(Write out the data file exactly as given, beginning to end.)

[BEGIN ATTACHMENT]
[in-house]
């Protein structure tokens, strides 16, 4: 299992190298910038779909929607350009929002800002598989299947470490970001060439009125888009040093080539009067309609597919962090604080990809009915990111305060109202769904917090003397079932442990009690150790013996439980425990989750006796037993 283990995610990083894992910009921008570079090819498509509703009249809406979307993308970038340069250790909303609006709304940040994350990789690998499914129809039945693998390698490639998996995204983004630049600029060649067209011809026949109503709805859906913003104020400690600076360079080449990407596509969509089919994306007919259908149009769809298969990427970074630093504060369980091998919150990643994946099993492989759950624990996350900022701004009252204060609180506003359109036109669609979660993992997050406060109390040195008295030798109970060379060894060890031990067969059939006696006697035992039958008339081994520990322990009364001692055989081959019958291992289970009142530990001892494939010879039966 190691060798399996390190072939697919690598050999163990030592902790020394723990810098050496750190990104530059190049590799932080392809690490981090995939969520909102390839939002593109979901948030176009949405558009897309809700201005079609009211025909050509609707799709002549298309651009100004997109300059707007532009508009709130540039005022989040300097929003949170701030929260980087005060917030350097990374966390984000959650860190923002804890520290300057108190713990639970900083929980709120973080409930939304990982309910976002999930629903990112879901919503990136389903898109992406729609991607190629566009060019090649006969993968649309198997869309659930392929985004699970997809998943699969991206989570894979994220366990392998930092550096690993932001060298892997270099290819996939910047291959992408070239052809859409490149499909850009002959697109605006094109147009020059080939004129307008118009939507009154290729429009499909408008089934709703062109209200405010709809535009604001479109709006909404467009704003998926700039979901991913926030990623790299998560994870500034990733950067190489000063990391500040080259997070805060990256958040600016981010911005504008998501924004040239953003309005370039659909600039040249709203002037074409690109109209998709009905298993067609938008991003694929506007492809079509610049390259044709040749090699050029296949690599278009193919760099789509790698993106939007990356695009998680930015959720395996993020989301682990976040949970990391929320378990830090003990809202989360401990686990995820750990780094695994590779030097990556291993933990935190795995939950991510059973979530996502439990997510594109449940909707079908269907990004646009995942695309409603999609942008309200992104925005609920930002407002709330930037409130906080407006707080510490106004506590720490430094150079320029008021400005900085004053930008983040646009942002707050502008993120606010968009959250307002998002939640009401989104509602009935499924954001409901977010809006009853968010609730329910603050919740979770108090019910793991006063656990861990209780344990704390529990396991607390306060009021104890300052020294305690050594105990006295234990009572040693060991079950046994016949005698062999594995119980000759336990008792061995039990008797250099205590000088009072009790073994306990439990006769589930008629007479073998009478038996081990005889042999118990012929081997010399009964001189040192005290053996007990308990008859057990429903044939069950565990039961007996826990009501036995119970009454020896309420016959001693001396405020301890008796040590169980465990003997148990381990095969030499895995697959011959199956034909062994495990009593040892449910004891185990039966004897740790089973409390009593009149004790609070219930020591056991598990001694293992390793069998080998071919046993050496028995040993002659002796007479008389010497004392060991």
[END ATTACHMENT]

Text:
[in-house]
């Protein structure tokens, strides 16, 4: 299992190298910038779909929607350009929002800002598989299947470490970001060439009125888009040093080539009067309609597919962090604080990809009915990111305060109202769904917090003397079932442990009690150790013996439980425990989750006796037993 283990995610990083894992910009921008570079090819498509509703009249809406979307993308970038340069250790909303609006709304940040994350990789690998499914129809039945693998390698490639998996995204983004630049600029060649067209011809026949109503709805859906913003104020400690600076360079080449990407596509969509089919994306007919259908149009769809298969990427970074630093504060369980091998919150990643994946099993492989759950624990996350900022701004009252204060609180506003359109036109669609979660993992997050406060109390040195008295030798109970060379060894060890031990067969059939006696006697035992039958008339081994520990322990009364001692055989081959019958291992289970009142530990001892494939010879039966 190691060798399996390190072939697919690598050999163990030592902790020394723990810098050496750190990104530059190049590799932080392809690490981090995939969520909102390839939002593109979901948030176009949405558009897309809700201005079609009211025909050509609707799709002549298309651009100004997109300059707007532009508009709130540039005022989040300097929003949170701030929260980087005060917030350097990374966390984000959650860190923002804890520290300057108190713990639970900083929980709120973080409930939304990982309910976002999930629903990112879901919503990136389903898109992406729609991607190629566009060019090649006969993968649309198997869309659930392929985004699970997809998943699969991206989570894979994220366990392998930092550096690993932001060298892997270099290819996939910047291959992408070239052809859409490149499909850009002959697109605006094109147009020059080939004129307008118009939507009154290729429009499909408008089934709703062109209200405010709809535009604001479109709006909404467009704003998926700039979901991913926030990623790299998560994870500034990733950067190489000063990391500040080259997070805060990256958040600016981010911005504008998501924004040239953003309005370039659909600039040249709203002037074409690109109209998709009905298993067609938008991003694929506007492809079509610049390259044709040749090699050029296949690599278009193919760099789509790698993106939007990356695009998680930015959720395996993020989301682990976040949970990391929320378990830090003990809202989360401990686990995820750990780094695994590779030097990556291993933990935190795995939950991510059973979530996502439990997510594109449940909707079908269907990004646009995942695309409603999609942008309200992104925005609920930002407002709330930037409130906080407006707080510490106004506590720490430094150079320029008021400005900085004053930008983040646009942002707050502008993120606010968009959250307002998002939640009401989104509602009935499924954001409901977010809006009853968010609730329910603050919740979770108090019910793991006063656990861990209780344990704390529990396991607390306060009021104890300052020294305690050594105990006295234990009572040693060991079950046994016949005698062999594995119980000759336990008792061995039990008797250099205590000088009072009790073994306990439990006769589930008629007479073998009478038996081990005889042999118990012929081997010399009964001189040192005290053996007990308990008859057990429903044939069950565990039961007996826990009501036995119970009454020896309420016959001693001396405020301890008796040590169980465990003997148990381990095969030499895995697959011959199956034909062994495990009593040892449910004891185990039966004897740790089973409390009593009149004790609070219930020591056991598990001694293992390793069998080998071919046993050496028995040993002659002796007479008389010497004392060991």